In 2016 the Royal Society of Chemistry recognised him as one of their 175 Faces of chemistry.[21] He was elected a Fellow of the Royal Society of Chemistry in 2014.[23]

References[edit]

  1. ^ a b "The World's 50 Greatest Leaders". Fortune. Retrieved 2018-05-26.
  2. ^ "Zambia : Zambian Professor named one of the 50 World's Greatest Leaders for 2018". LusakaTimes.com. 2018-04-24. Retrieved 2018-05-26.
  3. ^ a b "UCT scientist, Kelly Chibale: From poverty to a global leader | Cape Argus". Retrieved 2018-05-26.
  4. ^ a b c "Inspiring life of Prof Chibale – Zambia Daily Mail". www.daily-mail.co.zm. Retrieved 2018-05-26.
  5. ^ "Prof Kelly Chibale | Department of Chemistry". www.chemistry.uct.ac.za. Retrieved 2018-05-26.
  6. ^ a b c d e f g Leonard, Jenny (2012-01-01). "Kelly Chibale: An advocate of innovation". South African Journal of Science. 108 (11–12): 27–29. doi:10.4102/sajs.v108i11/12.1453. ISSN 0038-2353.
  7. ^ Chibale, Kelly; Greeves, Nicholas; Lyford, Lisa; Pease, J.Elizabeth (1993-01-01). "New homochiral binaphthol-modified organolanthanide reagents for the enantioselective addition to aldehydes". Tetrahedron: Asymmetry. 4 (12): 2407–2410. doi:10.1016/S0957-4166(00)82211-9. ISSN 0957-4166.
  8. ^ Angiogenesis inhibitors, 1999-07-06, retrieved 2018-05-26
  9. ^ a b "MIM2013 - Meet our Plenary Speakers: Prof Kelly Chibale | MalariaWorld". malariaworld.org. Retrieved 2018-05-26.
  10. ^ "At the crossroads". Chemistry World. Retrieved 2018-05-26.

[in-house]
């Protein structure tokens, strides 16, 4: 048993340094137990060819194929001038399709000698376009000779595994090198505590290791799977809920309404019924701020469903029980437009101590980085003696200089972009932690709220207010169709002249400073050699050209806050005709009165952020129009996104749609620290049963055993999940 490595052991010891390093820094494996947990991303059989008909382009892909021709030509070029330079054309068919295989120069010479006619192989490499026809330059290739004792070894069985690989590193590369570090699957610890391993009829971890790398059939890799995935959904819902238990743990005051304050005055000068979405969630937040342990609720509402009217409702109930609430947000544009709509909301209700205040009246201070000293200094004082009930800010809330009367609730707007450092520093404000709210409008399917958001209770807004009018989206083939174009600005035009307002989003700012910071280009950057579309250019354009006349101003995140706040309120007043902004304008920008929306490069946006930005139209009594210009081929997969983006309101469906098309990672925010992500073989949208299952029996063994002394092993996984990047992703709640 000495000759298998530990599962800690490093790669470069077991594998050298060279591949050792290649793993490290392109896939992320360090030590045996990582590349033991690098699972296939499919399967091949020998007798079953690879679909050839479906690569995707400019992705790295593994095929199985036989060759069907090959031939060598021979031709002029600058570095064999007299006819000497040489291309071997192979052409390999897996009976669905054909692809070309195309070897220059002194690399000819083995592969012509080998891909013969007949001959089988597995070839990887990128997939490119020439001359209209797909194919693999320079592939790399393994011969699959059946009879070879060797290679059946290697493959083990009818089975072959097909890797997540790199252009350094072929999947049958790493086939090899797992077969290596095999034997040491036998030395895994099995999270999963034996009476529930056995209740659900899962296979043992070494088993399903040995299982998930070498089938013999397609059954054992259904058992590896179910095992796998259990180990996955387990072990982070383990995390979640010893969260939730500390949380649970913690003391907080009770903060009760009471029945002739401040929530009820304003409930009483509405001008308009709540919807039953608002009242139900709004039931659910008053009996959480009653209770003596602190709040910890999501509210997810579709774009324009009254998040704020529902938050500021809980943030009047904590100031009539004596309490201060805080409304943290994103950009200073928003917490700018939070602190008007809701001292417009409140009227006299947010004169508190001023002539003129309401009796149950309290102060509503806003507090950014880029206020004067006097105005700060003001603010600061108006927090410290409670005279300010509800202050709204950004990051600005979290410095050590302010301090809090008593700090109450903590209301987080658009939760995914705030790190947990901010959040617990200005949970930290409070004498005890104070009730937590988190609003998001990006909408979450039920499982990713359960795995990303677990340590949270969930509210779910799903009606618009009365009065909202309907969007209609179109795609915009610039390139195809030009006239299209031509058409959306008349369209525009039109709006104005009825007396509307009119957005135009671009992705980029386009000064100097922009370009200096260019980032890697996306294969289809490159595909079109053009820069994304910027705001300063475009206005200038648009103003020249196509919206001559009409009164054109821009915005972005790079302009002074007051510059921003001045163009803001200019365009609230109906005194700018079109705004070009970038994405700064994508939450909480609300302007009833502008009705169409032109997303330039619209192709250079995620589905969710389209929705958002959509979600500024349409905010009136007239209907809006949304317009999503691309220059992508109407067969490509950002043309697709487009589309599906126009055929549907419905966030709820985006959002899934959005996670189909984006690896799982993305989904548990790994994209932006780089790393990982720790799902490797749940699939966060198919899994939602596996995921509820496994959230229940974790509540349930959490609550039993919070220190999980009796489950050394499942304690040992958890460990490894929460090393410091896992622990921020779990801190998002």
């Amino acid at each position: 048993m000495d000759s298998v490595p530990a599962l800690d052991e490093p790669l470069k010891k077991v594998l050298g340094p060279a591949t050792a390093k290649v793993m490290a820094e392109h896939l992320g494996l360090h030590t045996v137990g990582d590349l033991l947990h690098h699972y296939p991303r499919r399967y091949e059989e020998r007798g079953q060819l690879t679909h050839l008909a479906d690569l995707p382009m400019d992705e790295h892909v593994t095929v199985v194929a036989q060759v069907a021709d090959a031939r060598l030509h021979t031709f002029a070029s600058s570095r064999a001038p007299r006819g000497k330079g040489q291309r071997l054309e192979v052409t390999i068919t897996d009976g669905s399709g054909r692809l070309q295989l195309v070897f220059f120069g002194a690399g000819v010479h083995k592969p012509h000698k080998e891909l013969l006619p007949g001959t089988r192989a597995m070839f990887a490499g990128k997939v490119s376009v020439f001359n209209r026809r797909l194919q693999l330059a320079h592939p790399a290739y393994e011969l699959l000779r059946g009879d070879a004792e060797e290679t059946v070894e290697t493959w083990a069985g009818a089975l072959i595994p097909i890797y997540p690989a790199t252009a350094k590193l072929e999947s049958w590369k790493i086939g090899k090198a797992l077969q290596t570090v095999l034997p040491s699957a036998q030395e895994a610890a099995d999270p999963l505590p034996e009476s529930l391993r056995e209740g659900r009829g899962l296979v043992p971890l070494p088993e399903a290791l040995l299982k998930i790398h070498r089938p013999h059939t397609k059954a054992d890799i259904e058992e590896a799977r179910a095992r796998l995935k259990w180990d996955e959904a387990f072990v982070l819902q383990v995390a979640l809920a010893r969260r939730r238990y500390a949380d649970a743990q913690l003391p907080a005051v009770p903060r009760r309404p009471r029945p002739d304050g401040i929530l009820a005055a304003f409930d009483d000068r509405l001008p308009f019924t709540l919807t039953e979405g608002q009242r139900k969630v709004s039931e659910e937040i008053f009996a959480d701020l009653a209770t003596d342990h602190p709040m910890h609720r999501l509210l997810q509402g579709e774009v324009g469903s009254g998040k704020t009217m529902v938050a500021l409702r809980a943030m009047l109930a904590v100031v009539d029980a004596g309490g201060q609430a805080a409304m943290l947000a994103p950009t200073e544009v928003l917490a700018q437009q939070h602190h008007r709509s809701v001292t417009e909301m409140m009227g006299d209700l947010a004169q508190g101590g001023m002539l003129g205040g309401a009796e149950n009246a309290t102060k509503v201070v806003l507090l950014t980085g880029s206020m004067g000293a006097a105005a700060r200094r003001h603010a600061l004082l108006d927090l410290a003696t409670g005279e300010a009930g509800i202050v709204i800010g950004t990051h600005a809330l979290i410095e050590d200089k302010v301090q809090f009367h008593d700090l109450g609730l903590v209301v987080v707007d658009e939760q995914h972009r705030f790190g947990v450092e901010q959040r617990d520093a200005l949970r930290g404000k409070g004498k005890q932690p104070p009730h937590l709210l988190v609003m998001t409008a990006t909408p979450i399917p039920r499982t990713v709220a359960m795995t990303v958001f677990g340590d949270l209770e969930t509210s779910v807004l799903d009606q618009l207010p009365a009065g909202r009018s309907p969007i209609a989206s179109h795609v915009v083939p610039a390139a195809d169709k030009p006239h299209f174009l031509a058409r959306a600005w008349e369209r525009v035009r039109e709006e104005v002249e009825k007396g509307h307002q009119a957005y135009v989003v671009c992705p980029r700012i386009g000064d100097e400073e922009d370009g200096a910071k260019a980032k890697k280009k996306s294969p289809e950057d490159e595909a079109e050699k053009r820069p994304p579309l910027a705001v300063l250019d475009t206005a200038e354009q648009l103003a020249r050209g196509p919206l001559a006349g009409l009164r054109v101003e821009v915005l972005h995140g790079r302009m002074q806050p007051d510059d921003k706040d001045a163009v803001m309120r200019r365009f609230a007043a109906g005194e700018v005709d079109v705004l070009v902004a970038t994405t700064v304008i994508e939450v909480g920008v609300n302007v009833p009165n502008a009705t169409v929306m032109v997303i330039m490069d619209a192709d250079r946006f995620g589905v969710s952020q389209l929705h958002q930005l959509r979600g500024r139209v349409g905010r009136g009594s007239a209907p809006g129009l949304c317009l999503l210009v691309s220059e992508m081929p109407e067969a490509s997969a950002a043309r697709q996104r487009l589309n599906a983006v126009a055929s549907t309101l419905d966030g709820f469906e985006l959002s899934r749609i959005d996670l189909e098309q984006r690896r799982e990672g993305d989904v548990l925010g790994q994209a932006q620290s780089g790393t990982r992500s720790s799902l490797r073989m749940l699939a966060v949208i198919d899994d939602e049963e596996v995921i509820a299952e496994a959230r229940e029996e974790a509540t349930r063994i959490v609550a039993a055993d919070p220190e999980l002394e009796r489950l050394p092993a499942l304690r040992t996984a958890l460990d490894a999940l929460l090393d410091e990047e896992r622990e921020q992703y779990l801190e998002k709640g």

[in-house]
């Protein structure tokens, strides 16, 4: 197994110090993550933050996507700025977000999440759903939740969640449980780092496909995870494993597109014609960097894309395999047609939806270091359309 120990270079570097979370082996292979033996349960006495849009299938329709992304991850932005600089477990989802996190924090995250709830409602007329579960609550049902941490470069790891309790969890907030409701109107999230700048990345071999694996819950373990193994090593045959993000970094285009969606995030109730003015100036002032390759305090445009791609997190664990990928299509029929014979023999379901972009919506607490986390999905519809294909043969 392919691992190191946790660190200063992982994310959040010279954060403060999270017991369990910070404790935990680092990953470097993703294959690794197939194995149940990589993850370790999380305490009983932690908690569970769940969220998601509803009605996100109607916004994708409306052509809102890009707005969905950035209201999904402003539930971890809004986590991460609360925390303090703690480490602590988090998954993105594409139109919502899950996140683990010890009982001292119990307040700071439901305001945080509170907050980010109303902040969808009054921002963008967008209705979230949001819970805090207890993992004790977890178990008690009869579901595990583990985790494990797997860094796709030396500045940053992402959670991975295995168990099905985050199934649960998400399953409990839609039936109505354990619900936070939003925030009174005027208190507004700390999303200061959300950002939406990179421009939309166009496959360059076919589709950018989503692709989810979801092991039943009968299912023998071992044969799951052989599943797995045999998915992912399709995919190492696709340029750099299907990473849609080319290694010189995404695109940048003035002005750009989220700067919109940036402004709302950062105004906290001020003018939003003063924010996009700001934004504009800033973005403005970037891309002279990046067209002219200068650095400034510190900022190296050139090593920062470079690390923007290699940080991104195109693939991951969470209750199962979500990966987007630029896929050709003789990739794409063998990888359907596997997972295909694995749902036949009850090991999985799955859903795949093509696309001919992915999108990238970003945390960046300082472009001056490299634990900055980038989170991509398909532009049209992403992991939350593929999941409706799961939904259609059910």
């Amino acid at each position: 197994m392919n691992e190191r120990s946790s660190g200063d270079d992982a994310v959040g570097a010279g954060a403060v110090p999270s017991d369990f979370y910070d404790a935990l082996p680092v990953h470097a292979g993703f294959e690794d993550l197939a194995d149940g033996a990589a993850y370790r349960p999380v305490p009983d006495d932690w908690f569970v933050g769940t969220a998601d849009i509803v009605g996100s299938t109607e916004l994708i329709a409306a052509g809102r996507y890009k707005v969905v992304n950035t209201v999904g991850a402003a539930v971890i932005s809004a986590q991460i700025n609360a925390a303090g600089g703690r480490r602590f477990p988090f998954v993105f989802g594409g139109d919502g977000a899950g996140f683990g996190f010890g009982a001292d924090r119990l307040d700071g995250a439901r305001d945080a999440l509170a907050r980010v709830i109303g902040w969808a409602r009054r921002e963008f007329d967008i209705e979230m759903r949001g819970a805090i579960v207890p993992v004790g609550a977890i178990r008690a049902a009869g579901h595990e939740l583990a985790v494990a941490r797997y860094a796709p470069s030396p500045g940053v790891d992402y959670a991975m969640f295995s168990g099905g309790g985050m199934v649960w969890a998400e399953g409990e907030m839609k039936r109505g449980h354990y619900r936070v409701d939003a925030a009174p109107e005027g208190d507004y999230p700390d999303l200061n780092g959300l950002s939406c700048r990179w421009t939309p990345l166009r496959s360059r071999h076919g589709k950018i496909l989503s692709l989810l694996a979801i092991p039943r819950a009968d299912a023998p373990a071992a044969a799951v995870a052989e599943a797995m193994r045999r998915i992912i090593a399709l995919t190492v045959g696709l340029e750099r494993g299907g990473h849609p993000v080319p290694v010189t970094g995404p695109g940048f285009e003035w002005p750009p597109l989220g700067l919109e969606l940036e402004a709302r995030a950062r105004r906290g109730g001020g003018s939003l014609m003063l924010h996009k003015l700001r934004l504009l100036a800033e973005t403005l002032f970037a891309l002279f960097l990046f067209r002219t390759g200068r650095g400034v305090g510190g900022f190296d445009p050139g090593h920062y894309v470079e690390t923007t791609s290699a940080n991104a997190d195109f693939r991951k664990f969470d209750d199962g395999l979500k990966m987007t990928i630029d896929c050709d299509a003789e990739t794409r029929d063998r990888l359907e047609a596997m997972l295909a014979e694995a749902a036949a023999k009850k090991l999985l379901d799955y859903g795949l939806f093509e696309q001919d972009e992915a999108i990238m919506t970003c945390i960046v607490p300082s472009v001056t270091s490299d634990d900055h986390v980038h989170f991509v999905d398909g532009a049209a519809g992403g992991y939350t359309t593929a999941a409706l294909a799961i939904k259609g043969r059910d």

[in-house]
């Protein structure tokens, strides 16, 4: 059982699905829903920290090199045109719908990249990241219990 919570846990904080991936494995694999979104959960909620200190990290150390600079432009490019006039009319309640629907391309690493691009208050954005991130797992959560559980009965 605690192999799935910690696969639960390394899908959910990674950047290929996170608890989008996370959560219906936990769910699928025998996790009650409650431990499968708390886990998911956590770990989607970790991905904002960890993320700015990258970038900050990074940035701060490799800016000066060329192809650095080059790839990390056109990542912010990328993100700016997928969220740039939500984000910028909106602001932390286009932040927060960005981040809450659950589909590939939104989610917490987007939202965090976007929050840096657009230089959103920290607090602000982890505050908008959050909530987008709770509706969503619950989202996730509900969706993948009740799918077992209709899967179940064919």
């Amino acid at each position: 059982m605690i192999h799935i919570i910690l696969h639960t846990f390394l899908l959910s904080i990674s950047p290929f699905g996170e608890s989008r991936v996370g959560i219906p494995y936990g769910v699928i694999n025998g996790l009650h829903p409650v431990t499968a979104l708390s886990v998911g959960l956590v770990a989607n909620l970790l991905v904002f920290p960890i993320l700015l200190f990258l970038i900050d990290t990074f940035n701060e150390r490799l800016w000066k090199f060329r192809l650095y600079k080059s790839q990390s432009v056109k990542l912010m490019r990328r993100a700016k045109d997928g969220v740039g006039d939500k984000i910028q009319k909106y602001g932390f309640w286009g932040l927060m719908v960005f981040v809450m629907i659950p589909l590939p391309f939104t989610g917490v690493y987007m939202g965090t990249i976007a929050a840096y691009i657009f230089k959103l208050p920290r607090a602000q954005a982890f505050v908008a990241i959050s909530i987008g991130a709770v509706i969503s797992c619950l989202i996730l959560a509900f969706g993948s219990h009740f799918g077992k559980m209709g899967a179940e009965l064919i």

11. ^ Jarvis, Lisa M. "Building Brick By Brick | May 4, 2009 Issue - Vol. 87 Issue 18 | Chemical & Engineering News". cen.acs.org. Retrieved 2018-05-26.
  12. ^ "AfOx insaka – with Prof Kelly Chibale and Prof Sandra Fredman » Africa Oxford Initiative". www.afox.ox.ac.uk. Retrieved 2018-05-27.
  13. ^ SciDev.Net. "Africa gets 'holistic' drug discovery centre". SciDev.Net. Retrieved 2018-05-26.
  14. ^ "Malaria about to be stung". News24. Retrieved 2018-05-26.
  15. ^ "MMV048 | Medicines for Malaria Venture". www.mmv.org. Retrieved 2018-05-26.
  16. ^ a b "FIVE QUESTIONS WITH PROF. KELLY CHIBALE | Drug Discovery and Development Centre (H3D)". www.h3d.uct.ac.za. Retrieved 2018-05-26.
  17. ^ "University of Cape Town's H3-D makes advances in malaria eradication". CPAfrica. 2017-12-07. Retrieved 2018-05-26.
  18. ^ Editor, Online. "Second potent anti-malarial candidate identified | Lusaka Voice". www.lusakavoice.com. Retrieved 2018-05-26.CS1 maint: extra text: authors list (link)
  19. ^ Chibale, Kelly. "How Africa is helping expand the global antimalarial drug pipeline". The Conversation. Retrieved 2018-05-26.
  20. ^ "Professor Kelly Chibale PhD (Cambridge) FRSSAf FRSC | Infectious Disease & Molecular Medicine". www.idm.uct.ac.za. Retrieved 2018-05-26.
  21. ^ a b "Professor Kelly Chibale FRSC | 175 Faces of Chemistry". www.rsc.org. Retrieved 2018-05-26.
  22. ^ "MERCK, UNIVERSITY OF CAPE TOWN AND MEDICINES FOR MALARIA VENTURE JOIN FORCES TO FEED THE ANTIMALARIAL PIPELINE | Drug Discovery and Development Centre (H3D)". www.h3d.uct.ac.za. Retrieved 2018-05-26.
  23. ^ "Our Team | Drug Discovery and Development Centre (H3D)". www.h3d.uct.ac.za. Retrieved 2018-05-26.